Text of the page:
• Confirm identification through multiple forms of ID of drivers who pick up loads, including driver picture and CDL picture, tractor number, VIN, and license plate. Individuals wearing face masks should be asked to remove the mask for positive identification.
  • Brokers, Carriers and Shippers should check the FCMSA licensing status of any company they work with


3 Investigation Methods for Cargo Theft Prevention


  1. Data analysis: these tools identify patterns and anomalies in claims data, which can indicate potential fraud. They can also be used to identify unusual or suspicious behavior by claimants, such as frequent claims or claims involving high values.
  2. Background checks: these can be performed on claimants, as well as on their associates and business partners. This can help to identify any previous involvement in fraudulent activity or criminal activity, as well as any connections to organized crime.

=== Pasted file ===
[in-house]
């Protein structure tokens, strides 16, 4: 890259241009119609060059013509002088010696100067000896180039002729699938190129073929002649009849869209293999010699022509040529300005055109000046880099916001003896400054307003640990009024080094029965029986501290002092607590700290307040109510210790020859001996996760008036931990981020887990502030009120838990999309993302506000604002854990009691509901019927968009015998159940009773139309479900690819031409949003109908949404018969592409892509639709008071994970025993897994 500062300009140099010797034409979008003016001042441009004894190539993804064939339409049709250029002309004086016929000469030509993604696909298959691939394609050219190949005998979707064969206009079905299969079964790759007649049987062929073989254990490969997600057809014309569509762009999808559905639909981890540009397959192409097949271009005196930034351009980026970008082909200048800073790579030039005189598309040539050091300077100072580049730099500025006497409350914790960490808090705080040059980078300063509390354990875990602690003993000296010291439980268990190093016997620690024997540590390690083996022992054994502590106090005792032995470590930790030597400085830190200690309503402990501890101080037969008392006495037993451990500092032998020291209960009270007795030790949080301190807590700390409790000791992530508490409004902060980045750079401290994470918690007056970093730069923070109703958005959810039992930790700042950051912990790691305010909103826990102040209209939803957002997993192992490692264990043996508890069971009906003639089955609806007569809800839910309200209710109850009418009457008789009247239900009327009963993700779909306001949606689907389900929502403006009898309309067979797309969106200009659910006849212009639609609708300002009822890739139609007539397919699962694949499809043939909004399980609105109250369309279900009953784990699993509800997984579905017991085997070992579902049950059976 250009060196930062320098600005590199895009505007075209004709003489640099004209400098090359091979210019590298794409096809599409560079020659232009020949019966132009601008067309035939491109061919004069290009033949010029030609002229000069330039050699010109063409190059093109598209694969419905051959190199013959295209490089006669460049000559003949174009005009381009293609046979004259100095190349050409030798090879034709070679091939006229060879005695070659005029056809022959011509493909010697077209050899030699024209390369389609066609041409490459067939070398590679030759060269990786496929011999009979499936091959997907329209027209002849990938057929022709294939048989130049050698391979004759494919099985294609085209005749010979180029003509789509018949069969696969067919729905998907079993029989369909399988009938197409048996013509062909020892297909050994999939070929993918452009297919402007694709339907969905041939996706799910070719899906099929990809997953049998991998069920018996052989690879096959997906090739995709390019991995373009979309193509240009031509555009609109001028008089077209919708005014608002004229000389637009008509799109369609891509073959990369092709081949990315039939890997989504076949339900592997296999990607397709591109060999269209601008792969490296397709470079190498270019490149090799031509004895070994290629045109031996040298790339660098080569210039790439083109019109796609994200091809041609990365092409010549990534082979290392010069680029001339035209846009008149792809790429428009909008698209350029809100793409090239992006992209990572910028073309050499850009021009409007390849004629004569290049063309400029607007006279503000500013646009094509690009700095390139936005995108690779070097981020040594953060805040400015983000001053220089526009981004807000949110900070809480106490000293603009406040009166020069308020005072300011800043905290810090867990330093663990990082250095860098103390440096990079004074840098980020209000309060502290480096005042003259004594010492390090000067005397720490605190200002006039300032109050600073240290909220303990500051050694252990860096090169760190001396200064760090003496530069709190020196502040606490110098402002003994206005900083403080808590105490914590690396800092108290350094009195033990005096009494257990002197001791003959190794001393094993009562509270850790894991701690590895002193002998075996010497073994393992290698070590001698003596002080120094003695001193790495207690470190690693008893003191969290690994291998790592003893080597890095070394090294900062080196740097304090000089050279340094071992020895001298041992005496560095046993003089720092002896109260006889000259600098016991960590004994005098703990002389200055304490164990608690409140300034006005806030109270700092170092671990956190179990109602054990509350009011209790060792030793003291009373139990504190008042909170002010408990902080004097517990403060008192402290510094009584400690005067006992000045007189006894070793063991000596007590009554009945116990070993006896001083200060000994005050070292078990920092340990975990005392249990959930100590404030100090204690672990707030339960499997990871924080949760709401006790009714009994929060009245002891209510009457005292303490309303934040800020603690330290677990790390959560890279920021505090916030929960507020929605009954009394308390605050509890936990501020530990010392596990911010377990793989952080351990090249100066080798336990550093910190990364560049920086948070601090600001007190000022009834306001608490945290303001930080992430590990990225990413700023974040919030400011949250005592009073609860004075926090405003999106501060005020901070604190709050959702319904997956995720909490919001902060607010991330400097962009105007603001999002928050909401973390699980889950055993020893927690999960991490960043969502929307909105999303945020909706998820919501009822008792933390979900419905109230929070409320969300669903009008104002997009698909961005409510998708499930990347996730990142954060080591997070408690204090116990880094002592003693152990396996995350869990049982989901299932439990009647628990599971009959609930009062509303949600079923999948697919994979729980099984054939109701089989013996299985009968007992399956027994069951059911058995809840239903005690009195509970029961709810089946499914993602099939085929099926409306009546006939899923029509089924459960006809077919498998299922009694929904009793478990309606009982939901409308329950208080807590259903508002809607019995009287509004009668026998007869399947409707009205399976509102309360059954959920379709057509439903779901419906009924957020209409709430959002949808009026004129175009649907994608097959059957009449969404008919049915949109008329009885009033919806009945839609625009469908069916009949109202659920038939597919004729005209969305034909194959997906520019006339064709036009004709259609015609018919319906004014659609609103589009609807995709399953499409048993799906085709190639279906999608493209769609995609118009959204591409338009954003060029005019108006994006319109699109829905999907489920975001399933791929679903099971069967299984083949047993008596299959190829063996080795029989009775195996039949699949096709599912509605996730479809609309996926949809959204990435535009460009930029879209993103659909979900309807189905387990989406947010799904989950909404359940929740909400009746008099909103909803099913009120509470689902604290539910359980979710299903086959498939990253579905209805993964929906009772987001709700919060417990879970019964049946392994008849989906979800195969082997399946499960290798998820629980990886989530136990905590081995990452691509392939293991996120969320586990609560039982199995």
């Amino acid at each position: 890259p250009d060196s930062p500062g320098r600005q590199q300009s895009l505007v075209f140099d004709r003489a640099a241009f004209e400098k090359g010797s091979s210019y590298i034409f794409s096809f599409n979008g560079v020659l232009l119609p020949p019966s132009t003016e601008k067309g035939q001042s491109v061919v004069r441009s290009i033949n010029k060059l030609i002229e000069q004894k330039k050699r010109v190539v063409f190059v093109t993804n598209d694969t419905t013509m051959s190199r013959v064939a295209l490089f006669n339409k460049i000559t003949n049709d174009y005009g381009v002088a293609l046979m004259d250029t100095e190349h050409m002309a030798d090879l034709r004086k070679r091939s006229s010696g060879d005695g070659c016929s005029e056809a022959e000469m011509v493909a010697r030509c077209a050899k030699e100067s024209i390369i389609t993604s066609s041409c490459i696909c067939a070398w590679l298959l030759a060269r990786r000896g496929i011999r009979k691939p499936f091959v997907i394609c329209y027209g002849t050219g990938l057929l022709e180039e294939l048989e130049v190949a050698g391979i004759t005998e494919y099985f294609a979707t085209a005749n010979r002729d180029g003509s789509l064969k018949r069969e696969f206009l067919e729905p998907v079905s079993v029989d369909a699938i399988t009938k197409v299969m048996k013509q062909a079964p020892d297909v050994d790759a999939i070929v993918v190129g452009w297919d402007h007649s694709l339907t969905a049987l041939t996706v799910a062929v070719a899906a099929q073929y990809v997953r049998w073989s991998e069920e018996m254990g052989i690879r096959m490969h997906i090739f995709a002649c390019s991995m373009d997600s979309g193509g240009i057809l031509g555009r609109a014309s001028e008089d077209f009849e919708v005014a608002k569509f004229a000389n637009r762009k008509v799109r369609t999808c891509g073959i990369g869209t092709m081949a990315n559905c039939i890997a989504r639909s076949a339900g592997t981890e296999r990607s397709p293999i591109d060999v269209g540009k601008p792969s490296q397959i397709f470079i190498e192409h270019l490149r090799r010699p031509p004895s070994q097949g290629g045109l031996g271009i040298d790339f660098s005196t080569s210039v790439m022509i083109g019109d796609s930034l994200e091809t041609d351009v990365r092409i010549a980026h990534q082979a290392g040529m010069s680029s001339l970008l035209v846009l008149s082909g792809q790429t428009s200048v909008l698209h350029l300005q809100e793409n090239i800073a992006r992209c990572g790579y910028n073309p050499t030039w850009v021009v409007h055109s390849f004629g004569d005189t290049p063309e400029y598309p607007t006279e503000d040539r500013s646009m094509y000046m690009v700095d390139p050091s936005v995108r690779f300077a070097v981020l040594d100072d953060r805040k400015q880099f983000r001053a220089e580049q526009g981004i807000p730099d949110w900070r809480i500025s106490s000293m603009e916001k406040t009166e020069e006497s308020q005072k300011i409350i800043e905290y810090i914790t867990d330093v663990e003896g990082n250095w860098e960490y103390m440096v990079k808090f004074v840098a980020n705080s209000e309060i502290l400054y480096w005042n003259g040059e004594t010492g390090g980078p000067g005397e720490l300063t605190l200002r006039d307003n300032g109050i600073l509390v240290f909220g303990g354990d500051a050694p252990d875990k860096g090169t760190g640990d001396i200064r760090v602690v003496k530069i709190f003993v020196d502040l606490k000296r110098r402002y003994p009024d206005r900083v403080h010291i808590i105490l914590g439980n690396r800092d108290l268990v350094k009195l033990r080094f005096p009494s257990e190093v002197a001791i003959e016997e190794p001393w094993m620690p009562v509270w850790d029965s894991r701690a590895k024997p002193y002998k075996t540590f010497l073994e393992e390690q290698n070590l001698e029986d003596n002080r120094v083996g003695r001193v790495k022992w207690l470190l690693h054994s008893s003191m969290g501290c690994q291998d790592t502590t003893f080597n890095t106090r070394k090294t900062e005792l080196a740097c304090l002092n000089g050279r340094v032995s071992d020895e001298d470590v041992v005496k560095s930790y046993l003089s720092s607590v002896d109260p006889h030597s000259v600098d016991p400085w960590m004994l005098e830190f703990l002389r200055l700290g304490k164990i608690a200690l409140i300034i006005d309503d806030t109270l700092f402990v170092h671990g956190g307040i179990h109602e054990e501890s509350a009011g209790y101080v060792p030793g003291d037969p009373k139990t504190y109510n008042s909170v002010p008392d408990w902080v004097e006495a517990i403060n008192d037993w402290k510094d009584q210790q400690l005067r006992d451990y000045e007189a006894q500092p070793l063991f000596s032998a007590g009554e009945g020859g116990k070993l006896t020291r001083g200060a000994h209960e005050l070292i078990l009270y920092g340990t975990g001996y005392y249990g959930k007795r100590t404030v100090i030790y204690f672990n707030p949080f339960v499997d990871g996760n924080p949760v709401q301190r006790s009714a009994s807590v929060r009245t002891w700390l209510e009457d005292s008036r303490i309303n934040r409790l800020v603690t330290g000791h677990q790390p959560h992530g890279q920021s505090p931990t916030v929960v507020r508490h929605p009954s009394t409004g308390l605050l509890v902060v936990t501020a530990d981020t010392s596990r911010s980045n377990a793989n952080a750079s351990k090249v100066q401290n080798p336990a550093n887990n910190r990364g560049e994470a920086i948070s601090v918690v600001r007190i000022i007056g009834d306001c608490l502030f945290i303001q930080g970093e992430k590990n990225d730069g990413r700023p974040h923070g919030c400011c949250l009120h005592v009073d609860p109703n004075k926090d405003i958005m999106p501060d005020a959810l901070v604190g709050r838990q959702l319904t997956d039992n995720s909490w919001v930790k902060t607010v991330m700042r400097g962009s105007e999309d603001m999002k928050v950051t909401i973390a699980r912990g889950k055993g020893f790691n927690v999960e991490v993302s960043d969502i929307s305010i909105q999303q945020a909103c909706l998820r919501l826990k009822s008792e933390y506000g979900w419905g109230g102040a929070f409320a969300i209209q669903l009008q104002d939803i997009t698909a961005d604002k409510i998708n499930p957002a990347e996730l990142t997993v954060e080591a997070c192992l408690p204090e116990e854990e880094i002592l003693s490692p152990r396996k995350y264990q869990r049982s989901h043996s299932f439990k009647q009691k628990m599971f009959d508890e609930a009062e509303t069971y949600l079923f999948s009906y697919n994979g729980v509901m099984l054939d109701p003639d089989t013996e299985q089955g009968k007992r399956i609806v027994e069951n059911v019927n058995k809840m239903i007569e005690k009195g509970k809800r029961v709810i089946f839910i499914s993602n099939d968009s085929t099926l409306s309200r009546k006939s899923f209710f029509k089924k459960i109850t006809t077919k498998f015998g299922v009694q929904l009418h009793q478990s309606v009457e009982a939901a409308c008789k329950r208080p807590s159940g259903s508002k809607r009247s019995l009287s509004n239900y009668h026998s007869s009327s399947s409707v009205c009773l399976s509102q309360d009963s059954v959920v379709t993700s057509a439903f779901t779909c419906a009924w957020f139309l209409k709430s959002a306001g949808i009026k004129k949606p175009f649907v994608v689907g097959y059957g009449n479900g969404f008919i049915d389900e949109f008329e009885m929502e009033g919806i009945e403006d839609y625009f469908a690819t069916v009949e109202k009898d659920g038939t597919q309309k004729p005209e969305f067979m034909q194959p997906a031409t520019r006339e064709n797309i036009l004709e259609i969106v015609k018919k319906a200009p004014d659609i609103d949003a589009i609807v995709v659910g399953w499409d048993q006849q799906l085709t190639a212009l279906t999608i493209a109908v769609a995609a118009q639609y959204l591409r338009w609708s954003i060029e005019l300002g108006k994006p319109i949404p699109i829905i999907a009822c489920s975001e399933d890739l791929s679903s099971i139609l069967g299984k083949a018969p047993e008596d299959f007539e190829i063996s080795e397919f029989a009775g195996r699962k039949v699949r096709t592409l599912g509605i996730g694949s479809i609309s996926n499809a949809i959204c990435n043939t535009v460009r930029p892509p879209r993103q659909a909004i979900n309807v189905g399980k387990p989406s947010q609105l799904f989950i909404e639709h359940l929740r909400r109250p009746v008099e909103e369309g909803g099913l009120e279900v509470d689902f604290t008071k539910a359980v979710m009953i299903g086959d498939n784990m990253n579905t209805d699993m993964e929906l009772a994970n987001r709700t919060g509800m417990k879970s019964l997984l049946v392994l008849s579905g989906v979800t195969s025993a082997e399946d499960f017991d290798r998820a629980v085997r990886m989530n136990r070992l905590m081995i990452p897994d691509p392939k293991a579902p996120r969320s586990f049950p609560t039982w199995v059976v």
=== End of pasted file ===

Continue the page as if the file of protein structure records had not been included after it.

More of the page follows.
3. Physical investigations: these may involve visiting the site of an incident or interviewing witnesses. These investigations can help to gather evidence and assess the validity of a claim.


Freight Fraud

Reducing freight fraud is crucial for several reasons. First and foremost, minimizes financial losses for both insurers and insured parties. Fraudulent activities, such as double brokering, can lead to increased claim payouts and higher insurance premiums, ultimately impacting the bottom line of insurance companies and businesses alike.

By reducing fraudulent activities, legitimate businesses have a level playing field to operate and compete in. This fosters trust and integrity within the industry, which is essential for its overall stability and growth.


Contact us today if you are reevaluating your risk management strategies for commercial transport fraud. Want to learn more about transport fraud? Sign up to one of our monthly webinars and stay tuned for more blogs on these topics!